Zillow Group Inc. managed to beat high expectations for the fourth-quarter results by a wide margin, prompting investors to send the stock up double digits toward another record and a host of Wall Street analysts to boost their price targets.
The real estate information and transaction website reported late Wednesday fourth-quarter adjusted profit and revenue that were well above consensus analyst expectations. On the post-earnings conference call with analysts, Chief Financial Officer said first-quarter revenue was expected to be about $1.1 billion, which compared with expectations of about $889 million as of the end of January.
soared 16.8% Thursday to $200.60, the fifth record close in the past six days. It has now run up 296.2% over the past 12 months, to boost its market capitalization to $46.67 billion, while the S&P 500 index
has gained 16.6% over the same time.
The big post-earnings rally comes despite even as the stock had already soared 23.8% month to date through Wednesday. But Zillow has made a habit of big earnings beats, as before Thursday’s rally, the stock had run up the day after the past five quarterly results were reported, by an average of 12.8%.
A big reason for investor enthusiasm?
“We think the Zillow Offers business — and iBuying broadly — is hitting a major tipping point,” wrote Deutsche Bank analyst Lloyd Walmsley in a note to clients.
He said the cost of selling to Zillow Offers is now comparable to using a traditional real-estate agent, but for a lot much more value.
“Stop and think about that for a second. Why would anyone with a more ‘commodity’ type of home use the traditional home selling process versus getting cash from Zillow?” Walmsley wrote. “Zillow may be on the cusp of actually becoming a true marketplace for residential real estate.”
He reiterated his buy rating on the stock, but lifted his price target to $225 from $202, just three days after raising his target to $202 from $160.
Zillow Chief Executive Rich Barton said on the post-earnings conference call with analysts that results got a boost from “Zillow surfing,” as engagement across our mobile apps and websites reached levels in 2020 that “we would not previously thought possible.”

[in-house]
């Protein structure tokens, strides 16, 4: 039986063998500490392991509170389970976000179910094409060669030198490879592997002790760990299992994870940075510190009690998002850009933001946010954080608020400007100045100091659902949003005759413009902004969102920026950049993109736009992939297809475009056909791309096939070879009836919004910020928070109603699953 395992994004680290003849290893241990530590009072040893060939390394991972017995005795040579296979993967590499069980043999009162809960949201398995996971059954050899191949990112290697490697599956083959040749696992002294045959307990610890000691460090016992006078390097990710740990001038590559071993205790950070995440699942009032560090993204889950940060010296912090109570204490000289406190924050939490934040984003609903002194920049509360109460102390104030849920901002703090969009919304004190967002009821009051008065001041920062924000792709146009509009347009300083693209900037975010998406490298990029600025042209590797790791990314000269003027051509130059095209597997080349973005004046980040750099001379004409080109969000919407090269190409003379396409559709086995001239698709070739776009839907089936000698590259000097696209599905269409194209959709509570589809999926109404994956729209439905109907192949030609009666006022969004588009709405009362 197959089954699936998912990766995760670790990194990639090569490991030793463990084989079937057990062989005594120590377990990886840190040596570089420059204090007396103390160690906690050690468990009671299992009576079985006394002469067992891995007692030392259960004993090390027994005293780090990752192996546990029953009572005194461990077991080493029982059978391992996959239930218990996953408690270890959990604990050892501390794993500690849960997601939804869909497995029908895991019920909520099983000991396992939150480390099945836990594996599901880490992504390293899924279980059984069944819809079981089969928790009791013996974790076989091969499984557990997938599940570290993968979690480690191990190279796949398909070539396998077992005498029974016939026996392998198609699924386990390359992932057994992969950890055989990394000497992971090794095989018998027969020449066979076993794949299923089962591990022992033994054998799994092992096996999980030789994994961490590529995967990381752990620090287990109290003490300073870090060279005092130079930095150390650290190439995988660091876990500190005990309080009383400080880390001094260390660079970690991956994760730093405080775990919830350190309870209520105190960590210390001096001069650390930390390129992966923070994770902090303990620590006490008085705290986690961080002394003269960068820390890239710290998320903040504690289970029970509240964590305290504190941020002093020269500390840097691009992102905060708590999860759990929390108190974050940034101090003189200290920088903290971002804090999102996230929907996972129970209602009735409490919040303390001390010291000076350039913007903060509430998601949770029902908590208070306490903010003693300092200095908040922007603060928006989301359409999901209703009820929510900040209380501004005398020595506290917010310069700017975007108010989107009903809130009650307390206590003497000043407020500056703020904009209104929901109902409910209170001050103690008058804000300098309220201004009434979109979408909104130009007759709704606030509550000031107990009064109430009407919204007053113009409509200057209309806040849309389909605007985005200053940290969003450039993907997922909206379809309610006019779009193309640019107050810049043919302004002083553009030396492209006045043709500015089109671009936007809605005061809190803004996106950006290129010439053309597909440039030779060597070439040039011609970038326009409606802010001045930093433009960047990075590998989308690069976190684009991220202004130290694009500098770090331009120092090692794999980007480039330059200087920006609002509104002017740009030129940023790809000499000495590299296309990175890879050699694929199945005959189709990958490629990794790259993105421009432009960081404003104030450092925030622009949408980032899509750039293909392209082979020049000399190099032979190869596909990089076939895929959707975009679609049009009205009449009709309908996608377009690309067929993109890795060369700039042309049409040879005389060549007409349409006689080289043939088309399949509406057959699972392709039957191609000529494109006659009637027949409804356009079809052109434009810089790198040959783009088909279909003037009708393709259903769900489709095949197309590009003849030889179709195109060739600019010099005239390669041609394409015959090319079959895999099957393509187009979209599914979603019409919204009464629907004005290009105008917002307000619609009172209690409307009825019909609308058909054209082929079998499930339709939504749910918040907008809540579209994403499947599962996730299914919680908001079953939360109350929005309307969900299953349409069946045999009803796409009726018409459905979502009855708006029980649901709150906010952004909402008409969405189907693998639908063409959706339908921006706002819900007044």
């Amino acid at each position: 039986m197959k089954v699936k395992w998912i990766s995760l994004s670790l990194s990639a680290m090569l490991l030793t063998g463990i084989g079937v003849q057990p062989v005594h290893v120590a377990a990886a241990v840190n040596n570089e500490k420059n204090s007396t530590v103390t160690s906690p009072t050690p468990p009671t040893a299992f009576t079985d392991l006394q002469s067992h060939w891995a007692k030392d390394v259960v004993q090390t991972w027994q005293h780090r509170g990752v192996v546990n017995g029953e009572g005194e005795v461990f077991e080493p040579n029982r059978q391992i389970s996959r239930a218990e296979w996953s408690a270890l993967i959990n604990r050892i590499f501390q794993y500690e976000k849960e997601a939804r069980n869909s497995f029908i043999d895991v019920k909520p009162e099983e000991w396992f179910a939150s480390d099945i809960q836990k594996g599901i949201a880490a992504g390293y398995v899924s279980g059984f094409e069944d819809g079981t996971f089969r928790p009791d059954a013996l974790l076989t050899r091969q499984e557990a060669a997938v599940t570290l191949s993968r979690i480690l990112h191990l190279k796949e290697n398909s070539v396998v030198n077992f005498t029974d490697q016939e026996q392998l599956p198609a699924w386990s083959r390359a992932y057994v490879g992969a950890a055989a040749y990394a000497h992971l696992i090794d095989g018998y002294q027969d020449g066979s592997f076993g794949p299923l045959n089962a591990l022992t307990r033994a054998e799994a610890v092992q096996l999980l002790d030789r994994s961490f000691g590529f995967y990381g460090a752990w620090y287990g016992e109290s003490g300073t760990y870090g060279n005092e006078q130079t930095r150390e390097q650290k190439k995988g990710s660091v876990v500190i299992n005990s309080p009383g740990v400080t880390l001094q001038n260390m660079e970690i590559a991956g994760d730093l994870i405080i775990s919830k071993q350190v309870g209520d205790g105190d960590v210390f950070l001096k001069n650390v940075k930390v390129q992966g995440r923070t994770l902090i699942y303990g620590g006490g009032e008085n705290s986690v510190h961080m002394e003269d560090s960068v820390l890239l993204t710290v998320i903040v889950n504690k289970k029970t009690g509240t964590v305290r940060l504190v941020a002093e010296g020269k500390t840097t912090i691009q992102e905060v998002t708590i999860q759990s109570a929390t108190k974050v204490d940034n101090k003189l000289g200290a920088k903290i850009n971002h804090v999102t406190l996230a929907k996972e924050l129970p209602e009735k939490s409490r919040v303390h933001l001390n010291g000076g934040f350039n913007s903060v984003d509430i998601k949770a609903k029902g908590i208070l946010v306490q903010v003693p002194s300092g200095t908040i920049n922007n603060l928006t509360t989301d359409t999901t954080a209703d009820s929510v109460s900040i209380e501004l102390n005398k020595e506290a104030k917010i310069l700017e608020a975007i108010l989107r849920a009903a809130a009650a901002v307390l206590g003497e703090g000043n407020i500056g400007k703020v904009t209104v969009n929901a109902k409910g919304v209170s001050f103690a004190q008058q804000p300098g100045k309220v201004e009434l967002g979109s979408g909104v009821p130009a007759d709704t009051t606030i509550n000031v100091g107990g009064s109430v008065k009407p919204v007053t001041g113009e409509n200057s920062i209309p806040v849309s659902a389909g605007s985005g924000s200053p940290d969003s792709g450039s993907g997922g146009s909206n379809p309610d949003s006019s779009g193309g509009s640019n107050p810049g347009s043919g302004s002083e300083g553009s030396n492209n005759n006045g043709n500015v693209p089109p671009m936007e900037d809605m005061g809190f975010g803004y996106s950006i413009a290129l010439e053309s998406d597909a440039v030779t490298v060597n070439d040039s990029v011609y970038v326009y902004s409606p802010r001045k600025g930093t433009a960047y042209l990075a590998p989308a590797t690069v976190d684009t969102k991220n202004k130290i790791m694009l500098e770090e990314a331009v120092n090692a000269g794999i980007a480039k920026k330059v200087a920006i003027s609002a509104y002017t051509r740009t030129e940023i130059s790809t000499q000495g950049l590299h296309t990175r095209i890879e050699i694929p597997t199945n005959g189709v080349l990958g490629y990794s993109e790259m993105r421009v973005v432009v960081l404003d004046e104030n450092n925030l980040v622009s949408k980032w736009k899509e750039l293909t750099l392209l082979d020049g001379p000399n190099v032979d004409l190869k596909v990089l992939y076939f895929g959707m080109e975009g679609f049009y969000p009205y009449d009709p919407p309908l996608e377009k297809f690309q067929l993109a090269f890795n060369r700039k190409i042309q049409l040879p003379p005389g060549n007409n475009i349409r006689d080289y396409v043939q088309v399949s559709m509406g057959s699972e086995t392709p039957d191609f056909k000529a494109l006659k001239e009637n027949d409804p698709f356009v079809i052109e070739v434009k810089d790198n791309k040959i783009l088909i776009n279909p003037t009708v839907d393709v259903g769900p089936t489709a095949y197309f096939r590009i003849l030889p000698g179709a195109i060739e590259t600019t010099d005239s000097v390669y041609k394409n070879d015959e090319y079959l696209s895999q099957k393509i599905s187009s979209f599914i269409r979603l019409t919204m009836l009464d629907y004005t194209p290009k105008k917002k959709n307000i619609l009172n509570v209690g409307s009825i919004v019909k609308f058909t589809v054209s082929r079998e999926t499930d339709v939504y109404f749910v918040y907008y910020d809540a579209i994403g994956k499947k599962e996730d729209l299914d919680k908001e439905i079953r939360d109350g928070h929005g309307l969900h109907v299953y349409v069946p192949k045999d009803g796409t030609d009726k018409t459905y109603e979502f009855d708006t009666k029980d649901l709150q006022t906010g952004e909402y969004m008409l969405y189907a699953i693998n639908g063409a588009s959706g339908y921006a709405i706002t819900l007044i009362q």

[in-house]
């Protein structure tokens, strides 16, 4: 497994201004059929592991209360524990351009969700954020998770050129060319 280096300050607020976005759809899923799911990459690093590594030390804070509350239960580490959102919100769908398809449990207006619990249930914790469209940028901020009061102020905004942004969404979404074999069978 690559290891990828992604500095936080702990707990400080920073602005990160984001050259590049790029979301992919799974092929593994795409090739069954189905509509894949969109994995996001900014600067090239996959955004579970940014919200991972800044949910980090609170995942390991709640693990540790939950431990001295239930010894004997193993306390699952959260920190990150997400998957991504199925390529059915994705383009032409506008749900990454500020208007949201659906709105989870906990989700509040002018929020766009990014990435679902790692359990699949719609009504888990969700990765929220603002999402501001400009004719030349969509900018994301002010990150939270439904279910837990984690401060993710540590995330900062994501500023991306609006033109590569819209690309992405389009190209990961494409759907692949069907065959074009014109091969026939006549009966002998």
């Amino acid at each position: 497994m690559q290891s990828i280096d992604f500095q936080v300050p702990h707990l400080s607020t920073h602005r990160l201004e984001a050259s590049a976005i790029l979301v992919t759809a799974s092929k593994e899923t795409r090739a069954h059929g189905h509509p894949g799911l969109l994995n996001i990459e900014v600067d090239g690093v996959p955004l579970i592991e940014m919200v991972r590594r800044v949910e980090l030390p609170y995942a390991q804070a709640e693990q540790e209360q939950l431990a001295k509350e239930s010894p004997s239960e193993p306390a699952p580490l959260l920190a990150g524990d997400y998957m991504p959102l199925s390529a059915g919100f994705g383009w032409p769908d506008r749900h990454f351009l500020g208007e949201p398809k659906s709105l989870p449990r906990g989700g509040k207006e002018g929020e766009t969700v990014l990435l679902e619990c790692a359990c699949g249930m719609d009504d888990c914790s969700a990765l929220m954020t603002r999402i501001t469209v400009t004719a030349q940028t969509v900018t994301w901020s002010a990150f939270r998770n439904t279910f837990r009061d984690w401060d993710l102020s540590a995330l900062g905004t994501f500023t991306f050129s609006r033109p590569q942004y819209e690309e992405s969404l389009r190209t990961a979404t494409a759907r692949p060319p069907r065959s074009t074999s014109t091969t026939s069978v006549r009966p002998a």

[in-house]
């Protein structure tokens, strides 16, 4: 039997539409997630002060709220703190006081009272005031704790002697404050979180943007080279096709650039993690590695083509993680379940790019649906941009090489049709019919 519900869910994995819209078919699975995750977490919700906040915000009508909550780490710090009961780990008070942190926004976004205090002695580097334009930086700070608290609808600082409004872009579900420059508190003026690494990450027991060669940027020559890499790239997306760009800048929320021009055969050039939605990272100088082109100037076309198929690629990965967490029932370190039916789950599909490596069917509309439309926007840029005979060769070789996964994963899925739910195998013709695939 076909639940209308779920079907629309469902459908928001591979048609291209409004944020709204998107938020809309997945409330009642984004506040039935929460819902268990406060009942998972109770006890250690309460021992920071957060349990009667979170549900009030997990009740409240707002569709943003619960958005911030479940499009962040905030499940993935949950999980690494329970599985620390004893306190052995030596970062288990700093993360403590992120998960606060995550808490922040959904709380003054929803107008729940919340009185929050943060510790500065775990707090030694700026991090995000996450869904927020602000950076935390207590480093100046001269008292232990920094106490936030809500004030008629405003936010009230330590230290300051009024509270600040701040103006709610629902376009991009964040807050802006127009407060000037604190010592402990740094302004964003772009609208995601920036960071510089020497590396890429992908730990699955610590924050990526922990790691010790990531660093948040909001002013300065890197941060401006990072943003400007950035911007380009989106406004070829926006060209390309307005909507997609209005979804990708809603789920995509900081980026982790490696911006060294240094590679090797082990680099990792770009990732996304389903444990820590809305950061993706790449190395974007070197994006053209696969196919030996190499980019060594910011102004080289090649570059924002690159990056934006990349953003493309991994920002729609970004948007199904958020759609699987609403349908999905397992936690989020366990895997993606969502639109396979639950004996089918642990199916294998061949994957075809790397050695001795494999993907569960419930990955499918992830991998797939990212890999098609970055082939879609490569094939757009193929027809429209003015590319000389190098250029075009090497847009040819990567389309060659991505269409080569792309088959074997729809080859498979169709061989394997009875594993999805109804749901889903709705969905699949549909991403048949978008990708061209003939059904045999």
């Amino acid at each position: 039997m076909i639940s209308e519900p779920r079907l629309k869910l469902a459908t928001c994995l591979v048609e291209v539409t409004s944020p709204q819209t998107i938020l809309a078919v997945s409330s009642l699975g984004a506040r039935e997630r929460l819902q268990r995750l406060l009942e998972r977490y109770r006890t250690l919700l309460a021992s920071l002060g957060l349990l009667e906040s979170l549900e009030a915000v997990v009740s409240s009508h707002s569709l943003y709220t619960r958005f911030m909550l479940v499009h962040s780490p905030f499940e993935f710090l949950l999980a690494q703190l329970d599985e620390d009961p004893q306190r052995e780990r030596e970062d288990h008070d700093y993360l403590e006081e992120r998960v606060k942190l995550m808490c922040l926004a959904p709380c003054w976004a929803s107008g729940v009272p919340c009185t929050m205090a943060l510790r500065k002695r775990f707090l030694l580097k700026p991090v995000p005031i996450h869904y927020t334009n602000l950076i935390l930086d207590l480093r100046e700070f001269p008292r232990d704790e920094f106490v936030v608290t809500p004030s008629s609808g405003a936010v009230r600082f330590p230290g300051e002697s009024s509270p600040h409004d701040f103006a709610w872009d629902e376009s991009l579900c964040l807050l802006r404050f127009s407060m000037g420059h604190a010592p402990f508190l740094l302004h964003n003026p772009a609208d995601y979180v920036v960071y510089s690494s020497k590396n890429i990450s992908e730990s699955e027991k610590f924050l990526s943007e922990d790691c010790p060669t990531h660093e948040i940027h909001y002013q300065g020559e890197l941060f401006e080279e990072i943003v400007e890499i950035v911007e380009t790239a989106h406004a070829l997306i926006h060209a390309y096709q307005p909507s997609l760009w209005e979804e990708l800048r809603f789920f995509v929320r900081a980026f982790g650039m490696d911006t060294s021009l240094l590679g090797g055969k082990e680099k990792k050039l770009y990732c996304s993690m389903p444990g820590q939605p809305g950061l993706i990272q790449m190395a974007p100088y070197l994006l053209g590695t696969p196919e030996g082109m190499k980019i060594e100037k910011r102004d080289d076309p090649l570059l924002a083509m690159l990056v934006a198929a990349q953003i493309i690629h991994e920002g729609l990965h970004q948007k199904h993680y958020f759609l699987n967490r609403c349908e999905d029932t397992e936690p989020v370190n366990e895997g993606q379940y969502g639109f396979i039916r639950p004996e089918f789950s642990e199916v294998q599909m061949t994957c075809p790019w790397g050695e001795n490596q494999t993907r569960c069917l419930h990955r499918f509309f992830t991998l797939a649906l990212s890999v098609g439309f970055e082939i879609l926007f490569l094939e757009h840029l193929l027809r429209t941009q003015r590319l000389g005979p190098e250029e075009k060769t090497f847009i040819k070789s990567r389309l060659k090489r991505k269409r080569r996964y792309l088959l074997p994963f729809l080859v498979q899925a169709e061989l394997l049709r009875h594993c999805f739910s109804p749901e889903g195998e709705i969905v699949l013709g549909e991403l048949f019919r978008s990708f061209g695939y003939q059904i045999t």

“Zillow surfing has broken through to a whole new level of pop culture, given that “Saturday Night Live” did a funny and racy sketch about it this past weekend, with guest host Dan Levy in the lead,” Barton said, according to a FactSet transcript.
Another boost to traffic comes from the new cultural trend that Barton has been calling “the Great Reshuffling,” which has been fueled by the workplace changes resulting from, if not accelerated by, the COVID-19 pandemic.
“Fantasizing about real estate is not new,” Barton said. “What has changed is that more of those people now have the freedom to move. Many Americans, untethered from their commutes and offices, have begun to reevaluate how and where they want to live.”
Wedbush analyst Ygal Arounian lifted his price target to $218 from $167, while reiterating the outperform rating he’s had on the stock since Jan. 6.
“The quarter was a significant proof point that Zillow’s transition to taking a greater role in the transactional elements of the real estate transaction is starting to come together,” Arounian wrote. “But we think Zillow is barely scratching the surface.”
Shyam Patil, an analyst at Susquehanna, kept his rating at neutral, citing concerns over valuation given the recent run up in share prices, but lifted his target to $200 from $130.
“Zillow continues to benefit from the booming real-estate market and its strong positioning in the online leads and homes businesses, as it showed again in 4Q, with strength across the business,” Patil wrote.
In all, no less than 17 of the 24 analysts surveyed by FactSet have raised their price targets following fourth-quarter results. The average price target is now $194.76, which is up 36.9% from $142.30 at the end of January.
And CEO Barton said Zillow economists are calling for an even stronger housing market in 2021, as they project growth of 21% to a near-record 6.8 million home sales, plus a double-digit percentage increase in home prices. He believes those higher prices will help address concerns over low inventory, by pulling more inventory onto the market, similar to “just-in-time” inventory management used by warehouse operators.
“The millennial generation is entering prime home buying years and mortgage rates are historically low,” Barton said. “On top of those macro factors, the past year has members of all generations rethinking where they live with a new lens of flexibility and possibility, as the Great Reshuffling continues to take hold.”